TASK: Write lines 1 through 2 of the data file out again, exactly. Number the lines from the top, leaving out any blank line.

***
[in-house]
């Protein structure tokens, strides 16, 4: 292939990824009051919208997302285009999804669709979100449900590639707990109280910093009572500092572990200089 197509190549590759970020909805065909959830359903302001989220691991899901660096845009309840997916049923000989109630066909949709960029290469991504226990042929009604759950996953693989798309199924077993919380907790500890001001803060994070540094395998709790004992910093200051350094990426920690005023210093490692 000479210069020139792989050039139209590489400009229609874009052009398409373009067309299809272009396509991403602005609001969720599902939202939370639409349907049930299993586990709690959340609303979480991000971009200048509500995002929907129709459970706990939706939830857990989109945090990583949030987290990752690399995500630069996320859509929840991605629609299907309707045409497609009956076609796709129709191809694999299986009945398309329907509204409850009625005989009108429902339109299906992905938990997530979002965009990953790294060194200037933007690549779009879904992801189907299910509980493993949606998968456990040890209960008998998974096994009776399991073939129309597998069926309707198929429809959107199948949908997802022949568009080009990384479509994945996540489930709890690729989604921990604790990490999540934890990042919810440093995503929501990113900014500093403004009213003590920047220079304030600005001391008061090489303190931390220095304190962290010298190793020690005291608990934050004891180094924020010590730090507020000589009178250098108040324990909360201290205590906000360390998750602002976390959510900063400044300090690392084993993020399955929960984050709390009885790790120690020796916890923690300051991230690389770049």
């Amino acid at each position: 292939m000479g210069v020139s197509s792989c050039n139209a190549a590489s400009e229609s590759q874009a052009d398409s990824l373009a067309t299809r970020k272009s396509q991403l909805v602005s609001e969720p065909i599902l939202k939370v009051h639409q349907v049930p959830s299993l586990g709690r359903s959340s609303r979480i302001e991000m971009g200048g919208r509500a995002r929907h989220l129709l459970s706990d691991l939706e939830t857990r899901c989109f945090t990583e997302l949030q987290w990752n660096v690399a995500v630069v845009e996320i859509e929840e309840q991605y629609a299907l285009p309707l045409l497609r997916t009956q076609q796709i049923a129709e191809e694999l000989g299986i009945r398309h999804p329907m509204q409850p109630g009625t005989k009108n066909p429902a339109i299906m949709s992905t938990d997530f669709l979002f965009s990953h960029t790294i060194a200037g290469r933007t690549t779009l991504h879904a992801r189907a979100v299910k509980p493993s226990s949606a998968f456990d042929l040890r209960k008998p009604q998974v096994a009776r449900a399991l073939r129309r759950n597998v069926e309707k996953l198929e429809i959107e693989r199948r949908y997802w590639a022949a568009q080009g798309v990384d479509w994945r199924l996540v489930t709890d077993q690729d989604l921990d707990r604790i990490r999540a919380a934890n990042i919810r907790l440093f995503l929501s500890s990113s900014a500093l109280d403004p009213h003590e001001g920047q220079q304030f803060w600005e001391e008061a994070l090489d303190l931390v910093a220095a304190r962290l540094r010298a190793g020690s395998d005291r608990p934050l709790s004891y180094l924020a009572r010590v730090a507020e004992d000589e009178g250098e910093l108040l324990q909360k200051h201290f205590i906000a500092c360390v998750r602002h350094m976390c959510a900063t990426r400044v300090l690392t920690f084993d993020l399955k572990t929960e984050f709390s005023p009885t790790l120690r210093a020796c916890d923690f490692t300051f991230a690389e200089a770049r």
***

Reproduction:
[in-house]
């Protein structure tokens, strides 16, 4: 292939990824009051919208997302285009999804669709979100449900590639707990109280910093009572500092572990200089 197509190549590759970020909805065909959830359903302001989220691991899901660096845009309840997916049923000989109630066909949709960029290469991504226990042929009604759950996953693989798309199924077993919380907790500890001001803060994070540094395998709790004992910093200051350094990426920690005023210093490692 000479210069020139792989050039139209590489400009229609874009052009398409373009067309299809272009396509991403602005609001969720599902939202939370639409349907049930299993586990709690959340609303979480991000971009200048509500995002929907129709459970706990939706939830857990989109945090990583949030987290990752690399995500630069996320859509929840991605629609299907309707045409497609009956076609796709129709191809694999299986009945398309329907509204409850009625005989009108429902339109299906992905938990997530979002965009990953790294060194200037933007690549779009879904992801189907299910509980493993949606998968456990040890209960008998998974096994009776399991073939129309597998069926309707198929429809959107199948949908997802022949568009080009990384479509994945996540489930709890690729989604921990604790990490999540934890990042919810440093995503929501990113900014500093403004009213003590920047220079304030600005001391008061090489303190931390220095304190962290010298190793020690005291608990934050004891180094924020010590730090507020000589009178250098108040324990909360201290205590906000360390998750602002976390959510900063400044300090690392084993993020399955929960984050709390009885790790120690020796916890923690300051991230690389770049």